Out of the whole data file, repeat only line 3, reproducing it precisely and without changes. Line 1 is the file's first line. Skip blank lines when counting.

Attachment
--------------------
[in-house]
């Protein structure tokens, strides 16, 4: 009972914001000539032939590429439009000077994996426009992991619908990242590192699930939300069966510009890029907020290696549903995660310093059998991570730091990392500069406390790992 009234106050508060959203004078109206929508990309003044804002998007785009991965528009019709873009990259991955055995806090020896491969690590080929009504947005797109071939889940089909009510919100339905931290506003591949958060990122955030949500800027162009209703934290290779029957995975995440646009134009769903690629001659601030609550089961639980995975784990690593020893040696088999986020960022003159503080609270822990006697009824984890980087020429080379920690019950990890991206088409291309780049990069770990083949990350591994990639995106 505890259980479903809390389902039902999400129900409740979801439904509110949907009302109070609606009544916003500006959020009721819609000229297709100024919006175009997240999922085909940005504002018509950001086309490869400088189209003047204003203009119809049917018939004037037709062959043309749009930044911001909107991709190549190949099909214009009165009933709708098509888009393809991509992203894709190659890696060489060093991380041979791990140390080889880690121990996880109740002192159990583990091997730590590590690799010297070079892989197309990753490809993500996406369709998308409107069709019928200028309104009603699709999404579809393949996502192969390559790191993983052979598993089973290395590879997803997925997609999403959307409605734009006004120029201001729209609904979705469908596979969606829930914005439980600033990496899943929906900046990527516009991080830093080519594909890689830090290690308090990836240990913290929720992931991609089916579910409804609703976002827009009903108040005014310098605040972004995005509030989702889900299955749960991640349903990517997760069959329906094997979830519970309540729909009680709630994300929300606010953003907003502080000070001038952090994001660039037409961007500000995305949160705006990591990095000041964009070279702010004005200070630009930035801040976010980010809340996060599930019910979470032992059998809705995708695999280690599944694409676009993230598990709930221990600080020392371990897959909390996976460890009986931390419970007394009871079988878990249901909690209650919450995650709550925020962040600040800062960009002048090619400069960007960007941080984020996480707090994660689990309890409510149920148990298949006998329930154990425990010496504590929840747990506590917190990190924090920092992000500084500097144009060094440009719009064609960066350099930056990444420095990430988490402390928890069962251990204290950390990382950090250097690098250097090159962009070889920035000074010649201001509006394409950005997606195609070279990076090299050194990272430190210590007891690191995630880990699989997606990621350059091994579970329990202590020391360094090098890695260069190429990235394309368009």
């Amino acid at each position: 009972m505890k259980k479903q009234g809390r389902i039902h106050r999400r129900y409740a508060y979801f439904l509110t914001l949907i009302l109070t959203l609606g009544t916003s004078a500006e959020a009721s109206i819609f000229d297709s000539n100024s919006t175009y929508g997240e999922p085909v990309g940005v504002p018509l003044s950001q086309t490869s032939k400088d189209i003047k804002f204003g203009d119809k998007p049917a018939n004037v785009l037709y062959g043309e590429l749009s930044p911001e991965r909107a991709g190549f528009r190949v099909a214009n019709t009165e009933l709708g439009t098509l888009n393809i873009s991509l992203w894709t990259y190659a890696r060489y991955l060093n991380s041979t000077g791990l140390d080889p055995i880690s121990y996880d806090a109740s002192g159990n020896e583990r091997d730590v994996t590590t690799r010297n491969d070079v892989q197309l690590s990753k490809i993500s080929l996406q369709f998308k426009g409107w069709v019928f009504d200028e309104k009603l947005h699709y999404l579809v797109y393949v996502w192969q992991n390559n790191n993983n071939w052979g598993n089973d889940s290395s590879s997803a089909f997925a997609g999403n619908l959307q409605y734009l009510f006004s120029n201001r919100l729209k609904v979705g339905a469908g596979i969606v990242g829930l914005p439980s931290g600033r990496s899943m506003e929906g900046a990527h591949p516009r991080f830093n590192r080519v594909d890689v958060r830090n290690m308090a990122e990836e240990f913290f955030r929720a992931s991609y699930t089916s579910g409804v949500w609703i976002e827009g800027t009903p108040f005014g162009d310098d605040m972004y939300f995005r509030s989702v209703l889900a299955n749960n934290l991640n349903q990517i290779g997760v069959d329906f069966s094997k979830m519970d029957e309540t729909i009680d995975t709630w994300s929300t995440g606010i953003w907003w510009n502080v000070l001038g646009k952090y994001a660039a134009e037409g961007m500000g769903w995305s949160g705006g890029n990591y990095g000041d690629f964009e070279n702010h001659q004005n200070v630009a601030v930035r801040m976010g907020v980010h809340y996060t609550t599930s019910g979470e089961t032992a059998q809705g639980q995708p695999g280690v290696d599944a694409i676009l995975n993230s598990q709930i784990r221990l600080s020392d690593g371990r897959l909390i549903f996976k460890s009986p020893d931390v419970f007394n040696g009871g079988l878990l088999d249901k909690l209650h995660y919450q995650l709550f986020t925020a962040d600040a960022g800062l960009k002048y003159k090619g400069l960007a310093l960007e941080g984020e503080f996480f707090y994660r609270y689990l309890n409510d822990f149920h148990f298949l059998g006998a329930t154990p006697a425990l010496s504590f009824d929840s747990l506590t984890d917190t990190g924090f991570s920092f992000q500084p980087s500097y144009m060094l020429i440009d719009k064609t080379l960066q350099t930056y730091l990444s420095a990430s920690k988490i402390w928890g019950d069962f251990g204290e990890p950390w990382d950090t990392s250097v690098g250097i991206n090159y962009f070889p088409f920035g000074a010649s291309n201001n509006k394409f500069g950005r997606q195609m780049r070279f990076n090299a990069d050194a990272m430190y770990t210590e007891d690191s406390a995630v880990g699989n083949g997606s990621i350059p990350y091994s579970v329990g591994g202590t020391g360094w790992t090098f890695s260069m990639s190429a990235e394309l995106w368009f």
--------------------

């Amino acid at each position: 009972m505890k259980k479903q009234g809390r389902i039902h106050r999400r129900y409740a508060y979801f439904l509110t914001l949907i009302l109070t959203l609606g009544t916003s004078a500006e959020a009721s109206i819609f000229d297709s000539n100024s919006t175009y929508g997240e999922p085909v990309g940005v504002p018509l003044s950001q086309t490869s032939k400088d189209i003047k804002f204003g203009d119809k998007p049917a018939n004037v785009l037709y062959g043309e590429l749009s930044p911001e991965r909107a991709g190549f528009r190949v099909a214009n019709t009165e009933l709708g439009t098509l888009n393809i873009s991509l992203w894709t990259y190659a890696r060489y991955l060093n991380s041979t000077g791990l140390d080889p055995i880690s121990y996880d806090a109740s002192g159990n020896e583990r091997d730590v994996t590590t690799r010297n491969d070079v892989q197309l690590s990753k490809i993500s080929l996406q369709f998308k426009g409107w069709v019928f009504d200028e309104k009603l947005h699709y999404l579809v797109y393949v996502w192969q992991n390559n790191n993983n071939w052979g598993n089973d889940s290395s590879s997803a089909f997925a997609g999403n619908l959307q409605y734009l009510f006004s120029n201001r919100l729209k609904v979705g339905a469908g596979i969606v990242g829930l914005p439980s931290g600033r990496s899943m506003e929906g900046a990527h591949p516009r991080f830093n590192r080519v594909d890689v958060r830090n290690m308090a990122e990836e240990f913290f955030r929720a992931s991609y699930t089916s579910g409804v949500w609703i976002e827009g800027t009903p108040f005014g162009d310098d605040m972004y939300f995005r509030s989702v209703l889900a299955n749960n934290l991640n349903q990517i290779g997760v069959d329906f069966s094997k979830m519970d029957e309540t729909i009680d995975t709630w994300s929300t995440g606010i953003w907003w510009n502080v000070l001038g646009k952090y994001a660039a134009e037409g961007m500000g769903w995305s949160g705006g890029n990591y990095g000041d690629f964009e070279n702010h001659q004005n200070v630009a601030v930035r801040m976010g907020v980010h809340y996060t609550t599930s019910g979470e089961t032992a059998q809705g639980q995708p695999g280690v290696d599944a694409i676009l995975n993230s598990q709930i784990r221990l600080s020392d690593g371990r897959l909390i549903f996976k460890s009986p020893d931390v419970f007394n040696g009871g079988l878990l088999d249901k909690l209650h995660y919450q995650l709550f986020t925020a962040d600040a960022g800062l960009k002048y003159k090619g400069l960007a310093l960007e941080g984020e503080f996480f707090y994660r609270y689990l309890n409510d822990f149920h148990f298949l059998g006998a329930t154990p006697a425990l010496s504590f009824d929840s747990l506590t984890d917190t990190g924090f991570s920092f992000q500084p980087s500097y144009m060094l020429i440009d719009k064609t080379l960066q350099t930056y730091l990444s420095a990430s920690k988490i402390w928890g019950d069962f251990g204290e990890p950390w990382d950090t990392s250097v690098g250097i991206n090159y962009f070889p088409f920035g000074a010649s291309n201001n509006k394409f500069g950005r997606q195609m780049r070279f990076n090299a990069d050194a990272m430190y770990t210590e007891d690191s406390a995630v880990g699989n083949g997606s990621i350059p990350y091994s579970v329990g591994g202590t020391g360094w790992t090098f890695s260069m990639s190429a990235e394309l995106w368009f």